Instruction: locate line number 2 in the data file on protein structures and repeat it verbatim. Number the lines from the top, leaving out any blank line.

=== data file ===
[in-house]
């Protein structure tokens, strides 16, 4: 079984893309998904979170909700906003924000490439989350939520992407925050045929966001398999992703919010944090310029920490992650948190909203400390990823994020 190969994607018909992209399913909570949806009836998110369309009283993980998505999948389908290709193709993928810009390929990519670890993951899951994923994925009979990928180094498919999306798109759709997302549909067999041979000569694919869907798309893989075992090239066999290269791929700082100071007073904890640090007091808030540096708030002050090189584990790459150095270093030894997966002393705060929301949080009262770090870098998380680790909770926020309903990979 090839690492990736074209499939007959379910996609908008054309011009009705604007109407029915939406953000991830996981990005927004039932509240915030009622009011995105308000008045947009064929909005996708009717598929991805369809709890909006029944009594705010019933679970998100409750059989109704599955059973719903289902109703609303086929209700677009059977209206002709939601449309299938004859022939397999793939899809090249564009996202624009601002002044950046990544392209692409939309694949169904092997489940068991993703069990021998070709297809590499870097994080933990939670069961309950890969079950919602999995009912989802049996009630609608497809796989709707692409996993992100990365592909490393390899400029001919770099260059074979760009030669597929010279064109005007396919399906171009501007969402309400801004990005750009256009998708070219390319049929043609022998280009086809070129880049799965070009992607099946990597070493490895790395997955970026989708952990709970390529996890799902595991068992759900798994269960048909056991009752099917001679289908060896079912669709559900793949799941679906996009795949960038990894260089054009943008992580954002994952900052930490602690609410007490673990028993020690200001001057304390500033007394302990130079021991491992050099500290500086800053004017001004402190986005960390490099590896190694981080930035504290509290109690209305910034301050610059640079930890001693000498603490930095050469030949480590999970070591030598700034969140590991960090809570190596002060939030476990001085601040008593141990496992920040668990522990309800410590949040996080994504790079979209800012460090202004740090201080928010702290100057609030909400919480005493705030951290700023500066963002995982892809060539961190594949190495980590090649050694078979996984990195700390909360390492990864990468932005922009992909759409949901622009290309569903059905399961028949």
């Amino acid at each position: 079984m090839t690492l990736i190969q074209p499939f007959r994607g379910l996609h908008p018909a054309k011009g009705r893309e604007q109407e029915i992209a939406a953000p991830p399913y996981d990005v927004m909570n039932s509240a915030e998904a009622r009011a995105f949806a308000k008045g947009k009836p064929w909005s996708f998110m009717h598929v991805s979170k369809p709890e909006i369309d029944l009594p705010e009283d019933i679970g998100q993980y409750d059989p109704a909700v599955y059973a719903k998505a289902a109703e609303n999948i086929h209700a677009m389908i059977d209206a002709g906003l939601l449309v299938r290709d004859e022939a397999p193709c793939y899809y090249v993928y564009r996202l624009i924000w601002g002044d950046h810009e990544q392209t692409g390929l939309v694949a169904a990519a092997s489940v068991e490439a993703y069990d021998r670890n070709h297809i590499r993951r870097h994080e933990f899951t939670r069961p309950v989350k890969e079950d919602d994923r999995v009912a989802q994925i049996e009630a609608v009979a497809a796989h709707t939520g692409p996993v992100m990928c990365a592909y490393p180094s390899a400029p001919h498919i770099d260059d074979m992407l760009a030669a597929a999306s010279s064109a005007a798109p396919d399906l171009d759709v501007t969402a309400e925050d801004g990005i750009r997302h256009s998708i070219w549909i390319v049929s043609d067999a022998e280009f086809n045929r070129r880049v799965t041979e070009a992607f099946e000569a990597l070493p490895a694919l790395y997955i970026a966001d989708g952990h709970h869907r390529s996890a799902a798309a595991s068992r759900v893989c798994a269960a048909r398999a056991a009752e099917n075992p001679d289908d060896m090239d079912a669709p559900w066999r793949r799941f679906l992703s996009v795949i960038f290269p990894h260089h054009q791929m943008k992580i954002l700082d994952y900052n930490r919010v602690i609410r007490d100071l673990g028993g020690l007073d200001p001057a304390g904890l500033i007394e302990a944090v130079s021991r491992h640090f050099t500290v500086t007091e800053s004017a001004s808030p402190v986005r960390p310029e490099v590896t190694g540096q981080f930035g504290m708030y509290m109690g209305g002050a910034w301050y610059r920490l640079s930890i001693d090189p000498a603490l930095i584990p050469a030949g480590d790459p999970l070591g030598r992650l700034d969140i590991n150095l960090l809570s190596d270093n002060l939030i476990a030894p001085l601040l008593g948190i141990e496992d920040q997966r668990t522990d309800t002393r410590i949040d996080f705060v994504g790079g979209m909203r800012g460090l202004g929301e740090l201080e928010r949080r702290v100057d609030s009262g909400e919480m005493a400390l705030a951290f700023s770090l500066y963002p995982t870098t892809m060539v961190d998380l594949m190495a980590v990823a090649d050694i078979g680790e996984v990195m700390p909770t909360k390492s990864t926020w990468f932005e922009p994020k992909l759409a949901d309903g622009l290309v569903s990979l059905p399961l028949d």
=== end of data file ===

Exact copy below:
């Protein structure tokens, strides 16, 4: 079984893309998904979170909700906003924000490439989350939520992407925050045929966001398999992703919010944090310029920490992650948190909203400390990823994020 190969994607018909992209399913909570949806009836998110369309009283993980998505999948389908290709193709993928810009390929990519670890993951899951994923994925009979990928180094498919999306798109759709997302549909067999041979000569694919869907798309893989075992090239066999290269791929700082100071007073904890640090007091808030540096708030002050090189584990790459150095270093030894997966002393705060929301949080009262770090870098998380680790909770926020309903990979 090839690492990736074209499939007959379910996609908008054309011009009705604007109407029915939406953000991830996981990005927004039932509240915030009622009011995105308000008045947009064929909005996708009717598929991805369809709890909006029944009594705010019933679970998100409750059989109704599955059973719903289902109703609303086929209700677009059977209206002709939601449309299938004859022939397999793939899809090249564009996202624009601002002044950046990544392209692409939309694949169904092997489940068991993703069990021998070709297809590499870097994080933990939670069961309950890969079950919602999995009912989802049996009630609608497809796989709707692409996993992100990365592909490393390899400029001919770099260059074979760009030669597929010279064109005007396919399906171009501007969402309400801004990005750009256009998708070219390319049929043609022998280009086809070129880049799965070009992607099946990597070493490895790395997955970026989708952990709970390529996890799902595991068992759900798994269960048909056991009752099917001679289908060896079912669709559900793949799941679906996009795949960038990894260089054009943008992580954002994952900052930490602690609410007490673990028993020690200001001057304390500033007394302990130079021991491992050099500290500086800053004017001004402190986005960390490099590896190694981080930035504290509290109690209305910034301050610059640079930890001693000498603490930095050469030949480590999970070591030598700034969140590991960090809570190596002060939030476990001085601040008593141990496992920040668990522990309800410590949040996080994504790079979209800012460090202004740090201080928010702290100057609030909400919480005493705030951290700023500066963002995982892809060539961190594949190495980590090649050694078979996984990195700390909360390492990864990468932005922009992909759409949901622009290309569903059905399961028949």